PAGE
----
The Roar
The Roar


Play pokies with a Tiger, forget the Raiders and shame on the grand final replay

Why so blue, Jack? (AAP Image/Lukas Coch)
25th May, 2018
2190 Reads

A few years back, and living a far more financially loose lifestyle before the kids came along, I loved a flutter on the pokies.

Evil little things they are, I became memorised by the bells and whistles, like a dumb kangaroo in the headlights. I lost money.

For the uninitiated, you whack a button, the reels spin and you either win a few cents or whack again. If lucky enough to get a win, the option exists to double the amount.

By choosing correctly between black and red the win is doubled and for those a little more daring the choice of correct suit multiplies the win by four.

Make sure you have a member of the Wests Tigers board or recruitment team with you if you ever do this. The reason? When it came to making a choice from the ridiculously named ‘big four’ the Wests Tigers nailed it.

Mitchell Moses’ performance on Thursday night once again showed that the Parramatta half is not the player the Eels, most pundits, or I, thought he was. In Luke Brooks the Tigers held onto the right man, and with Aaron Woods and James Tedesco taking flak elsewhere, they might just have played the best strategic gamble of the decade.

Luke Brooks

Luke Brooks of the Tigers (Photo by Cameron Spencer/Getty Images)

Still incapable of man-handling a game and taking control, Moses’ positive influence was negligible with his kicking game exposed again as, at best, inconsistent.

Talk of Moses wearing a sky blue jersey has been premature to say the least, and the reality of Parramatta’s poor season and listless position on the ladder is reflective of the absence of true match winners and game-breakers in their squad.


The Eels will now have their eyes more toward 2019 than the current season, giving them the chance to unearth some future talent and develop it with match experience over the second half of the season.

The Broncos did enough and that is the best you could say about their effort, with a run of early penalties and a sin bin helping to set up their lead. All were deserved, yet after the two early tries they could manage only one more in a game where blocks of penalties swung momentum either way.

The club will be happy with the ceremonial significance of the 18-10 win in Wayne Bennett’s 800th, yet they still sit just outside the top eight with a lot of improvement required if they are to be a serious challenger in spring.

It hit me like a wet newspaper on Friday night. The Raiders are nowhere to be seen in 2018. I began writing this just after half-time when the scores were level at 14 and a Jarod Croker penalty restored parity.

It didn’t really matter what happened after that. I’d seen enough and the lean mean green machine haven’t done anywhere near enough to impress me this season.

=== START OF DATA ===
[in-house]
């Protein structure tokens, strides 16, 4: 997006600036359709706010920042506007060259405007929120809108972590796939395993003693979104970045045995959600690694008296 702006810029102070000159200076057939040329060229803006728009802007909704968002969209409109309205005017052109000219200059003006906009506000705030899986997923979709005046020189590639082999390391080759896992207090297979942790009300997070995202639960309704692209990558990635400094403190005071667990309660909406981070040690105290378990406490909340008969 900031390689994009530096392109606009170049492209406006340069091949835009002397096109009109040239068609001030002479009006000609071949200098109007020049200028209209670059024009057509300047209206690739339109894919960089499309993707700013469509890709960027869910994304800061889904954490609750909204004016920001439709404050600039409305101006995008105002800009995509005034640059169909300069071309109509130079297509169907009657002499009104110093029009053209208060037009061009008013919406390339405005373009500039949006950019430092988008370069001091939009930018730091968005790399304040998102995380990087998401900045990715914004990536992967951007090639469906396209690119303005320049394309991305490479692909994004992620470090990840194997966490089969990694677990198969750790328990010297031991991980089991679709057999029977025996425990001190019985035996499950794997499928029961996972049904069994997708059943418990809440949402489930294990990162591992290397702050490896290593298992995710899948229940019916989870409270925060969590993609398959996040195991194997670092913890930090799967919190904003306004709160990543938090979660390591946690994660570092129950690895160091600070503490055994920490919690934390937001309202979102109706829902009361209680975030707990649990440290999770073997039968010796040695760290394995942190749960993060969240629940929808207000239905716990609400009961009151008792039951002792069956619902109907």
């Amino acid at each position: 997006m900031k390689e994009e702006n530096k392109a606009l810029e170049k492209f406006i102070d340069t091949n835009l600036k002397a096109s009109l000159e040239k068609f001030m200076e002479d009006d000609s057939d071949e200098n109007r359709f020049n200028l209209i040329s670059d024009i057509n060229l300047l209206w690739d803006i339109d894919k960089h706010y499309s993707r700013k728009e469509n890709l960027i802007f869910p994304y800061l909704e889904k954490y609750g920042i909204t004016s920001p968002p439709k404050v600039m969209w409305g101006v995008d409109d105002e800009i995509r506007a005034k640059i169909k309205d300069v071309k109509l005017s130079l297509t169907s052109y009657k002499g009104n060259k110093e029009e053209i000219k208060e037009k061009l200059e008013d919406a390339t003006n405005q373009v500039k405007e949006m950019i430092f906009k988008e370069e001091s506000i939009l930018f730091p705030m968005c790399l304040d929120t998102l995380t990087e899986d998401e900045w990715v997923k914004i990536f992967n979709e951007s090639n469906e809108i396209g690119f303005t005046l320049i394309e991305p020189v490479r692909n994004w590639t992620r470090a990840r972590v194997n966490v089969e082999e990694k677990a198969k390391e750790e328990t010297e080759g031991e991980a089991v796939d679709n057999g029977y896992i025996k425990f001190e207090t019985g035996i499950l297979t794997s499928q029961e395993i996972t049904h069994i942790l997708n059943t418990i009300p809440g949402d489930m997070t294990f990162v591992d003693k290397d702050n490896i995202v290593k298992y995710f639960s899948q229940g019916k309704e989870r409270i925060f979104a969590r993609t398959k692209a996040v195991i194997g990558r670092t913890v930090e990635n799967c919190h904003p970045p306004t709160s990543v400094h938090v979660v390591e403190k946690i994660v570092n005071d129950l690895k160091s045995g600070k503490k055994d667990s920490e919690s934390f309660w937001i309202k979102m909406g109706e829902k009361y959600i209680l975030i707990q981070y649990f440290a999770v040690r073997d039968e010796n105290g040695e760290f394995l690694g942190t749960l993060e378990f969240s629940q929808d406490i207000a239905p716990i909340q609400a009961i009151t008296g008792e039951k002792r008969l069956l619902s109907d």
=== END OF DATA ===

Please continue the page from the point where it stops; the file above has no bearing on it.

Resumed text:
I travelled to the nation’s capital in Round 2 to visit relatives and catch the clash with the Knights, who surprisingly have had a more impressive season that the Raiders thus far.

That night the Raiders let one slip. I was less than impressed yet remained aware that there was a long way to go before we came to the guts of the season.

Raiders Jack Wighton looks on

Raiders fullback Jack Wighton. (AAP Image/Mick Tsikas)


Since that time the Raiders have managed five wins. Their victim list reads as such: Bulldogs, Eels, Cowboys, Titans and Sea Eagles. I rest my case.

The Sea Eagles were good – very good – at times, and despite the sin-binning of Trent Hodkinson, they managed to hold their shape throughout the second period.

So tense was the atmosphere and important the points that Trent Barrett’s hair moved. I’m sure of it.

The climax saw an Aidan Sezer field goal sink the Sea Eagles ship, and despite tipping Canberra, I felt the better team may have come away empty.

The two points creep the Raiders a little closer to the top eight, yet they are still so far away in reality. A win against the Eagles at this stage of the season does little to convince me they will be anything but annoying to the real contenders in the coming months.

In the late Friday night game Melbourne travelled to North Queensland seeking a consolidating victory while the home side played for respect.

A late field goal to Cameron Munster appeared to have sealed the deal for the Storm before the home side launched one final assault, only to be denied a match-winning Michael Morgan try by the pesky man in the box.

It wasn’t a clash to write to grandma about and it leaves the Cowboys viewing the serious competitors from afar.


The Storm need to find some consistency and not be hoodwinked into believing that what they produced to beat the Cowboys will be anywhere near enough to threaten the teams that are setting the standard this season.